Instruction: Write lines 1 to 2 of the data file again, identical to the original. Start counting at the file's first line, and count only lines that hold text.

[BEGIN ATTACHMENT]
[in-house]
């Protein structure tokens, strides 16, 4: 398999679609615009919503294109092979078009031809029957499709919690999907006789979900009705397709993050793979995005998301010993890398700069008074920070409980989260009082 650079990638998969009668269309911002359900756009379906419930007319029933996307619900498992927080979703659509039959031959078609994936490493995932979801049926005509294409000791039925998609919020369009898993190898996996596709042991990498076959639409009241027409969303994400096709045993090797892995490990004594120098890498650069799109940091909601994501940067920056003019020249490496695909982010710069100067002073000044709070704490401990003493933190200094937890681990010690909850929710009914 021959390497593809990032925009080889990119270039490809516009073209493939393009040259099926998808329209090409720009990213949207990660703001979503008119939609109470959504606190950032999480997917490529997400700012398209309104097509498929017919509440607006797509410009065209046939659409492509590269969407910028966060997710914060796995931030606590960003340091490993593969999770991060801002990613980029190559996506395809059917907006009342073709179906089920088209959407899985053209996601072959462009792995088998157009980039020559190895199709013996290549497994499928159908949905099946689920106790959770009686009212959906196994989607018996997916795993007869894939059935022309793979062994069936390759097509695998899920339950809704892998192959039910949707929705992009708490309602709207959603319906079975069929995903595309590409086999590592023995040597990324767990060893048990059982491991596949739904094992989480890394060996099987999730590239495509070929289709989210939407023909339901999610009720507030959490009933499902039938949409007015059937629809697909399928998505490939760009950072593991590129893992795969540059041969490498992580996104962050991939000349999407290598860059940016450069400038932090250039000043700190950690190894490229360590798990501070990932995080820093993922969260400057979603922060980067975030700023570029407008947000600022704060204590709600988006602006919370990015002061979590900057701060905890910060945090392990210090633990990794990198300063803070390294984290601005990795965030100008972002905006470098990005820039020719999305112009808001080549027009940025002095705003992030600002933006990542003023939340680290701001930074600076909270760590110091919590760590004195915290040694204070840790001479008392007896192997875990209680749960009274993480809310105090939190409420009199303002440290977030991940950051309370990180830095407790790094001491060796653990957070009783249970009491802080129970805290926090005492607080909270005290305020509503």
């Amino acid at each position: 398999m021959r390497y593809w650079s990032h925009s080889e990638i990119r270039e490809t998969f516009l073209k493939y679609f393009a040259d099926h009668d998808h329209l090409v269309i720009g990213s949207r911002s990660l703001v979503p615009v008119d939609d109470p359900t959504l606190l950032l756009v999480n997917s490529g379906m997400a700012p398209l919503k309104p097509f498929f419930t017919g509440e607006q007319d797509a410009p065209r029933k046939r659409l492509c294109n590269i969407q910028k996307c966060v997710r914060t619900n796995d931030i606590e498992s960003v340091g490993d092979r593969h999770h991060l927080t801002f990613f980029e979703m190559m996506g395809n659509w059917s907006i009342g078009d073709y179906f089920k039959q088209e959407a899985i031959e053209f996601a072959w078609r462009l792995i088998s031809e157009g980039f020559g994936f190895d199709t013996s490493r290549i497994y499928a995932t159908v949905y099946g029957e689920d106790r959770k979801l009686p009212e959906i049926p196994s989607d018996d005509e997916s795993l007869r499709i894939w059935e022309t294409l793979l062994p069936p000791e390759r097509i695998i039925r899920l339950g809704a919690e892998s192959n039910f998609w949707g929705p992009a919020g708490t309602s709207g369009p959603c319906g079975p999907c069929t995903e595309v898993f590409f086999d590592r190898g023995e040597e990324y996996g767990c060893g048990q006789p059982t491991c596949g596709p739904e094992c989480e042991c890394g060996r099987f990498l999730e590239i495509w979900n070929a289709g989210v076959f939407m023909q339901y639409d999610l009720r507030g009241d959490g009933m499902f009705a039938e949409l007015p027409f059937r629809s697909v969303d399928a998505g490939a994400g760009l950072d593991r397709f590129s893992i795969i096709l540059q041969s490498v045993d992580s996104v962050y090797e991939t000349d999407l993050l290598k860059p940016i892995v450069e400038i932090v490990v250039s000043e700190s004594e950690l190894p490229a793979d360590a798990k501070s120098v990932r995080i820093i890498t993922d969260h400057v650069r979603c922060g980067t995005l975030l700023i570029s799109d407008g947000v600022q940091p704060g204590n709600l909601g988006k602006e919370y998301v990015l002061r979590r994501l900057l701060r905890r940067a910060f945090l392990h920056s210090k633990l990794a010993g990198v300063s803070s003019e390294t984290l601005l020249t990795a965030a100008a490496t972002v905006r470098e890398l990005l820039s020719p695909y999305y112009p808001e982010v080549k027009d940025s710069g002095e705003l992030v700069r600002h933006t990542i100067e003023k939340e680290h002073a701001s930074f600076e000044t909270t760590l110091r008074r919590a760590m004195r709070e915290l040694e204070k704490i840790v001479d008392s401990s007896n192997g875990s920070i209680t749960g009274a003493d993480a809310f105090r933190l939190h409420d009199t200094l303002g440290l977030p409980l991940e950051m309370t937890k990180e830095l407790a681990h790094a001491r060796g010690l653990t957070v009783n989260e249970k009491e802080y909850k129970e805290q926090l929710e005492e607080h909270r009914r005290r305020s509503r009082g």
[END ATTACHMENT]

[in-house]
């Protein structure tokens, strides 16, 4: 398999679609615009919503294109092979078009031809029957499709919690999907006789979900009705397709993050793979995005998301010993890398700069008074920070409980989260009082 650079990638998969009668269309911002359900756009379906419930007319029933996307619900498992927080979703659509039959031959078609994936490493995932979801049926005509294409000791039925998609919020369009898993190898996996596709042991990498076959639409009241027409969303994400096709045993090797892995490990004594120098890498650069799109940091909601994501940067920056003019020249490496695909982010710069100067002073000044709070704490401990003493933190200094937890681990010690909850929710009914 021959390497593809990032925009080889990119270039490809516009073209493939393009040259099926998808329209090409720009990213949207990660703001979503008119939609109470959504606190950032999480997917490529997400700012398209309104097509498929017919509440607006797509410009065209046939659409492509590269969407910028966060997710914060796995931030606590960003340091490993593969999770991060801002990613980029190559996506395809059917907006009342073709179906089920088209959407899985053209996601072959462009792995088998157009980039020559190895199709013996290549497994499928159908949905099946689920106790959770009686009212959906196994989607018996997916795993007869894939059935022309793979062994069936390759097509695998899920339950809704892998192959039910949707929705992009708490309602709207959603319906079975069929995903595309590409086999590592023995040597990324767990060893048990059982491991596949739904094992989480890394060996099987999730590239495509070929289709989210939407023909339901999610009720507030959490009933499902039938949409007015059937629809697909399928998505490939760009950072593991590129893992795969540059041969490498992580996104962050991939000349999407290598860059940016450069400038932090250039000043700190950690190894490229360590798990501070990932995080820093993922969260400057979603922060980067975030700023570029407008947000600022704060204590709600988006602006919370990015002061979590900057701060905890910060945090392990210090633990990794990198300063803070390294984290601005990795965030100008972002905006470098990005820039020719999305112009808001080549027009940025002095705003992030600002933006990542003023939340680290701001930074600076909270760590110091919590760590004195915290040694204070840790001479008392007896192997875990209680749960009274993480809310105090939190409420009199303002440290977030991940950051309370990180830095407790790094001491060796653990957070009783249970009491802080129970805290926090005492607080909270005290305020509503």